Why Butt-In-Chair Is a False God

I’d like to do my best to destroy yet another writing myth, one I consider to be dreadful, deleterious, and downright dangerous: the so-called "butt-in-chair" mantra. According to this principle, only those writers who grimly force themselves to joylessly stare at their screen/notebook while feeling the synovial fluid around all their joints gradually congeal, hour after hour after hour, are proper writers. Before you object, I will say that yes, it’s important to actually write if you’re a writer. But the whole butt-in-chair thing usually does more harm than good. Here are some reasons why.
  • A fit writer is a better writer. Writing requires physical and mental stamina, which in turn requires moving your meat-self around in a way that feels vigorous. Professional martial artist, multi-published and award-winning writer, and general-purpose badass Alan Baxter says:

    "The sedentary lifestyle is trigger for most morbidity, and few lifestyles are more sedentary than writers’. Sitting literally kills us, so the longer we sit the less healthy we are. Our bodies are made to move. They function by moving. Your legs are literal pumps for your blood, backup to the heart itself. So we need to move to function properly. We also need to move to be emotionally and mentally well — the correlations between exercise and mental health are legion, and backed up by numerous studies. Given writers (artists in general) are often prone to mental-health issues (for where does art often grow from but pain?), movement is essential. AND, writers are solitary and exercise will often get us out and about among other people."

    It’s important, of course, to find an activity that brings you joy. I have Xena, Warrior Princess aspirations, so anything that puts me in the middle of a good swashbuckle will make me happy: fencing, horseback riding, climbing, hiking. A good story attached to what you’re doing can make everything more fun, actually. I utterly hate to run, but it’s becoming something I actually enjoy because I listen to the Zombies, Run! stories when I head out, and they’re pretty immersive. (I also got a lot of exercise playing Ingress for a while, and I’m told some writers find Pokemon Go (which is essentially the same game) to be useful.)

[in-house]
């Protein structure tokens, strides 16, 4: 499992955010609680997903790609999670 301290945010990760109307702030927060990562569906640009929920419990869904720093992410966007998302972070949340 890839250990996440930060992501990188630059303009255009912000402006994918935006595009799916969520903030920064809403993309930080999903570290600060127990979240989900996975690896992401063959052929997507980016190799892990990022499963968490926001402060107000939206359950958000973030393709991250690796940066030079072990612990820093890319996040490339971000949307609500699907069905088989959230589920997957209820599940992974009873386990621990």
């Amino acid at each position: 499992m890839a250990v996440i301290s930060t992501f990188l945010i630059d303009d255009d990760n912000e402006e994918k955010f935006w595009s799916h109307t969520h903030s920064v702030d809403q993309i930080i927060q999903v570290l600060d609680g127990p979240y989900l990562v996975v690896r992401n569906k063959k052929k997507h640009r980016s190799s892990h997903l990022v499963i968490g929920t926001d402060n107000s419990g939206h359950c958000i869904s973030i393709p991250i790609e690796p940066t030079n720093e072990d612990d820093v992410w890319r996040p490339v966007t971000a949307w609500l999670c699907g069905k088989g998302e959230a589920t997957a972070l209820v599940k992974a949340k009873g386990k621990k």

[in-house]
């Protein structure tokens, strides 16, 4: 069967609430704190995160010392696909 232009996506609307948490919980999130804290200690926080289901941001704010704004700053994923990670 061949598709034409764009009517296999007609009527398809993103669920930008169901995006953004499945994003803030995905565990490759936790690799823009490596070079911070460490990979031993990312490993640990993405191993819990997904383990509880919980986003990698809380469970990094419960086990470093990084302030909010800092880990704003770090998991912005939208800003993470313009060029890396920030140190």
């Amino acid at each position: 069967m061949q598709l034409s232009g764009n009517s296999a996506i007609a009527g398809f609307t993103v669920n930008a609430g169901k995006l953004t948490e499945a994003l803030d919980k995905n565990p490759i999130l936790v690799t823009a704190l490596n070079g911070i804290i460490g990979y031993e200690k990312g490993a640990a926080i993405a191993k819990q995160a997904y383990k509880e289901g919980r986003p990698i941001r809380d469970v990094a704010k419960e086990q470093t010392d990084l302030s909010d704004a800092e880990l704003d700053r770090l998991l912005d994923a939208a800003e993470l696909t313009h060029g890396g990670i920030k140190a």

• Shame shuts down creativity. You can’t disinhibit the inner editor if you’re already in a judgy place, hating on yourself to humiliate your dusty ass into that chair. Researcher Dr. Charles Limb has been studying what actually happens in the brain during times of creativity, and he can show you which parts of your brain light up when you’re in "the zone" and which when you’re discriminating and judging — and they are different. (Here’s the hardcore version, and here’s the TED talk.) "But what about self-discipline?" I hear you wail. Okay, yes, of course, there’s a place for pushing yourself. But if butt-in-chair starts to be a fetish, it starts usurping the place that rightfully belongs to the joy and commitment you feel as a writer.

  • Not everybody creates in the same way. I write slowly. I pace. I juggle (yes, literally, see this video). I pace some more. I go grocery shopping or fencing or whatever. When I literally can’t sit still anymore, I know that lots of words are about to come out, and they’ll be good words. Keepers. The words happen in different ways for different people. If I, for example, forced myself to sit still in the chair every time I needed the words to happen, they wouldn’t. And I’d be miserable and fidgety. Who needs that?

  • You are the captain of your own starship. Anyone’s absolute rule — no matter how attractive it seems, no matter how much you hope this one will fix everything — erodes your own agency. Own and trust your gift! Experiment! Find out what works for you! Apologize to no-one for it! You are the adamantine Captain Janeway, you are the roguish and iconoclastic Han Solo, you are the brave and resourceful Debbie of Maddox!

Butt-in-chair, butt-out-of-chair, these things are irrelevant. Do you write with joy? Do you honor your uniqueness? Do you cherish your gift and seek to use it wisely and well?

All right, then.



At 10:38 PM, Anonymous Anonymous said...

Love it. Nailed those points like a nail gun. You could nail jelly to the ceiling!

(My butt not in the chair enough, recently. Been getting ma exercise by fixing all dashit around the house. When doctors ask "Are you getting enough exercise?" I just laugh hollowly.

At 9:55 PM, Blogger zerohitwonder said...

I agree with everything you've said, but I do have to admit that for me, at least in this beginning phase, I owe everything to butt-in-chair time and the Magic Spreadsheet motivating me to write every day. I can't say that these strategies will always work for me, but I think the old "butt-in-chair" shtick can be helpful for writers who are just starting to take their writing seriously!

I think for every mention of butt-in-chair, however, we should also hear that there are now absolutes. It's so true that every writer—every artist—has to find what works for them!


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